Quietly nestled in the Kofa Wildlife National Refuge in Yuma County Is Castle Dome Mine Museum. Castle Dome, 40 miles northeast of Yuma, contains the longest-working mine in Arizona. The museum is so authentically rich in history and insights that this will give you a
wonderful view of what life was like when they mined. It is brilliantly presented in a way that for just a split second you will began to think you were in a time warp. It operated from 1862 to 1979. During its heyday, 3,000 residents lived here despite blistering summer temperatures.
Jacob Snively, who had served with Sam Houston, is credited as the first American to discover the rich silver and lead deposits. Yet he followed a trail blazed by Spanish conquistadors who mined here in the 1600s.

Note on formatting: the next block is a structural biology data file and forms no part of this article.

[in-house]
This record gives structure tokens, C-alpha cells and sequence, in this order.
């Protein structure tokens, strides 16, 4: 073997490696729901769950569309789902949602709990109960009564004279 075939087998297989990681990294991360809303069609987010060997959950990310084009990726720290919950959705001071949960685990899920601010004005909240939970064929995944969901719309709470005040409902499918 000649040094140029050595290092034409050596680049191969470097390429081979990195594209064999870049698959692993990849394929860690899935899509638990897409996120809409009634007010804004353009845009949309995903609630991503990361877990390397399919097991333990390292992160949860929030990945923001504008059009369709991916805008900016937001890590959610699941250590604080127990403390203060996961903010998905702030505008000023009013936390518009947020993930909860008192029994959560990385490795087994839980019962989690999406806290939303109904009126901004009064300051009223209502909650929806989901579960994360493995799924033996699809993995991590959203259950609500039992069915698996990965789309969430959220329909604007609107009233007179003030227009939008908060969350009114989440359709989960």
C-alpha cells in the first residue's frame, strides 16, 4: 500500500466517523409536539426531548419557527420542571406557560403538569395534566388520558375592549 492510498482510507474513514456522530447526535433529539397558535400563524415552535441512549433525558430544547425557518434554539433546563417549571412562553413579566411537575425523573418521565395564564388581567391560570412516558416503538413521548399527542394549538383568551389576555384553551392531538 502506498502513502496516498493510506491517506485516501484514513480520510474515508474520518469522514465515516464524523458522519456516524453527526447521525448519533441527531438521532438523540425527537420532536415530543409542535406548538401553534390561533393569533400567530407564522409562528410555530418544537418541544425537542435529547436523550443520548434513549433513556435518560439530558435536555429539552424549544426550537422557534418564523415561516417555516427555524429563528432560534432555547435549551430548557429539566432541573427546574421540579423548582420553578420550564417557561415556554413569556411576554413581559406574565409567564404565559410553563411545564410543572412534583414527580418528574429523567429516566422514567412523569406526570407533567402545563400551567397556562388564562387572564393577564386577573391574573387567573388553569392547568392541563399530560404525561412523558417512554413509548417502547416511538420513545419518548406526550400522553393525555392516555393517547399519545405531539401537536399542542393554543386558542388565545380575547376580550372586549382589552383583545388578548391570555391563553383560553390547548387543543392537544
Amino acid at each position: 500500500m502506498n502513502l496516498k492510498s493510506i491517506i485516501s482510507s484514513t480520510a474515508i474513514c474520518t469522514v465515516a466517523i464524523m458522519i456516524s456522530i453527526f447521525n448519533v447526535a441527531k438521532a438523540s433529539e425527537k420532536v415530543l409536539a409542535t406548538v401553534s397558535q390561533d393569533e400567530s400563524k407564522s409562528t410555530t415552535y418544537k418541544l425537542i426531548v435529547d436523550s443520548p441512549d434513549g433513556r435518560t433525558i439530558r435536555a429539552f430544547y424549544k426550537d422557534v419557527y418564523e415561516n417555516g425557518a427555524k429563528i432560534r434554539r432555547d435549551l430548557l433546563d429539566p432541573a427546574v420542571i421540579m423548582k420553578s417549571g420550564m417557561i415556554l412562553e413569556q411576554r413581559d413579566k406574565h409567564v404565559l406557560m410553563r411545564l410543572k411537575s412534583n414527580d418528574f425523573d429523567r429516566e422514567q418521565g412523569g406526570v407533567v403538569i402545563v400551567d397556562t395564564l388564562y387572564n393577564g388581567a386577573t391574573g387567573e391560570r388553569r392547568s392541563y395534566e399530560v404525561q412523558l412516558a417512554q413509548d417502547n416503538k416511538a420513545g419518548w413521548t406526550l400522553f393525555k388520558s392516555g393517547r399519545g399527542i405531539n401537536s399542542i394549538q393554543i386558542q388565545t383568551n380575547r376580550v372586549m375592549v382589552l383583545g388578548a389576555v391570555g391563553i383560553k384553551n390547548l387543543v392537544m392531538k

The Castle Dome Mine was patented in 1876. With no railroad access, tenacious ingenuity was required for ore shipments. In 1878, Castle Dome Mine built the world’s largest wagon with a capacity of 20 tons. The wagon required a team of 40 horses or mules to pull. (crazy right?)
When the property was first purchased in 1993, Allen and Stephanie Armstrong created they started with a handful of original buildings. More structures were hauled in from outlying mines, while others were constructed on-site using salvaged materials. Artifacts from Castle Dome Mines Museum were
pulled from surrounding mine shafts. Armstrong has been exploring the 300 shafts gouged into the landscape, some are done by rappelling 250 feet into the darkness. He has entered shafts that have been sealed off for a century or more. Some items have been preserved nicely by the Arizona weather.